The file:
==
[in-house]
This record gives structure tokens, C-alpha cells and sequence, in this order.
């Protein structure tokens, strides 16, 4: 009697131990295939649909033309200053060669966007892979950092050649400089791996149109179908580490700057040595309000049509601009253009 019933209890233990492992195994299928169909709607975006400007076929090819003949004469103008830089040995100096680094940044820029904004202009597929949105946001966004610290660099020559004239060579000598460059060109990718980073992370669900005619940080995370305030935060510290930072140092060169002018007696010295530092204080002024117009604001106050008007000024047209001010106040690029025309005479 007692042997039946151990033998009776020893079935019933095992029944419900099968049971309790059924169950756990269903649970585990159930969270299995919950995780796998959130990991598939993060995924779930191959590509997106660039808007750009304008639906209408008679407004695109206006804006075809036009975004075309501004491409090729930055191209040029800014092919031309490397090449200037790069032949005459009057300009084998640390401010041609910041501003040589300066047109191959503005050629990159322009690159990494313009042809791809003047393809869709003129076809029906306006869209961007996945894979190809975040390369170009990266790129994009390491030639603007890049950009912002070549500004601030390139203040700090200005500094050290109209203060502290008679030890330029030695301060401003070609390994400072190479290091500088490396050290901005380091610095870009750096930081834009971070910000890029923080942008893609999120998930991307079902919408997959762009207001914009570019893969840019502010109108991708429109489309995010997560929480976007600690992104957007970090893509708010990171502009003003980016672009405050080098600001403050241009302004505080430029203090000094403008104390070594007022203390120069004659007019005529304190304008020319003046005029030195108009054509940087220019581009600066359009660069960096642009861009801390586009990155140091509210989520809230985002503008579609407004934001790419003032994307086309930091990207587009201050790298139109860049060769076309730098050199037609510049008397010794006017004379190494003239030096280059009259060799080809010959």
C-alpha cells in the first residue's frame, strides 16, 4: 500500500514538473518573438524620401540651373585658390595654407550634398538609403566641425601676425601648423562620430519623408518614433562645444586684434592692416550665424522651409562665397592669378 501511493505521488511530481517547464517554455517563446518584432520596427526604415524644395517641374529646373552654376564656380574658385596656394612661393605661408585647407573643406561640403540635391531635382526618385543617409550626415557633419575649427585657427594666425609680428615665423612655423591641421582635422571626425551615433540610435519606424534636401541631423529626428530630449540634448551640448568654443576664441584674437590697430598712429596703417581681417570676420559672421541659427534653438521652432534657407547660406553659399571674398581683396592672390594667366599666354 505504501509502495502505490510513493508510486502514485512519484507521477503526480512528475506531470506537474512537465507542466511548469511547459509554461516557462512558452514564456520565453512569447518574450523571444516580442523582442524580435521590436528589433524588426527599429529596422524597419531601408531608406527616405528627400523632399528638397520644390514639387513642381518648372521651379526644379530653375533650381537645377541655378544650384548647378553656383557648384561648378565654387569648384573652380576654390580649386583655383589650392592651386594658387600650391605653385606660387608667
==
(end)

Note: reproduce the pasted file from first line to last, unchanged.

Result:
[in-house]
This record gives structure tokens, C-alpha cells and sequence, in this order.
């Protein structure tokens, strides 16, 4: 009697131990295939649909033309200053060669966007892979950092050649400089791996149109179908580490700057040595309000049509601009253009 019933209890233990492992195994299928169909709607975006400007076929090819003949004469103008830089040995100096680094940044820029904004202009597929949105946001966004610290660099020559004239060579000598460059060109990718980073992370669900005619940080995370305030935060510290930072140092060169002018007696010295530092204080002024117009604001106050008007000024047209001010106040690029025309005479 007692042997039946151990033998009776020893079935019933095992029944419900099968049971309790059924169950756990269903649970585990159930969270299995919950995780796998959130990991598939993060995924779930191959590509997106660039808007750009304008639906209408008679407004695109206006804006075809036009975004075309501004491409090729930055191209040029800014092919031309490397090449200037790069032949005459009057300009084998640390401010041609910041501003040589300066047109191959503005050629990159322009690159990494313009042809791809003047393809869709003129076809029906306006869209961007996945894979190809975040390369170009990266790129994009390491030639603007890049950009912002070549500004601030390139203040700090200005500094050290109209203060502290008679030890330029030695301060401003070609390994400072190479290091500088490396050290901005380091610095870009750096930081834009971070910000890029923080942008893609999120998930991307079902919408997959762009207001914009570019893969840019502010109108991708429109489309995010997560929480976007600690992104957007970090893509708010990171502009003003980016672009405050080098600001403050241009302004505080430029203090000094403008104390070594007022203390120069004659007019005529304190304008020319003046005029030195108009054509940087220019581009600066359009660069960096642009861009801390586009990155140091509210989520809230985002503008579609407004934001790419003032994307086309930091990207587009201050790298139109860049060769076309730098050199037609510049008397010794006017004379190494003239030096280059009259060799080809010959």
C-alpha cells in the first residue's frame, strides 16, 4: 500500500514538473518573438524620401540651373585658390595654407550634398538609403566641425601676425601648423562620430519623408518614433562645444586684434592692416550665424522651409562665397592669378 501511493505521488511530481517547464517554455517563446518584432520596427526604415524644395517641374529646373552654376564656380574658385596656394612661393605661408585647407573643406561640403540635391531635382526618385543617409550626415557633419575649427585657427594666425609680428615665423612655423591641421582635422571626425551615433540610435519606424534636401541631423529626428530630449540634448551640448568654443576664441584674437590697430598712429596703417581681417570676420559672421541659427534653438521652432534657407547660406553659399571674398581683396592672390594667366599666354 505504501509502495502505490510513493508510486502514485512519484507521477503526480512528475506531470506537474512537465507542466511548469511547459509554461516557462512558452514564456520565453512569447518574450523571444516580442523582442524580435521590436528589433524588426527599429529596422524597419531601408531608406527616405528627400523632399528638397520644390514639387513642381518648372521651379526644379530653375533650381537645377541655378544650384548647378553656383557648384561648378565654387569648384573652380576654390580649386583655383589650392592651386594658387600650391605653385606660387608667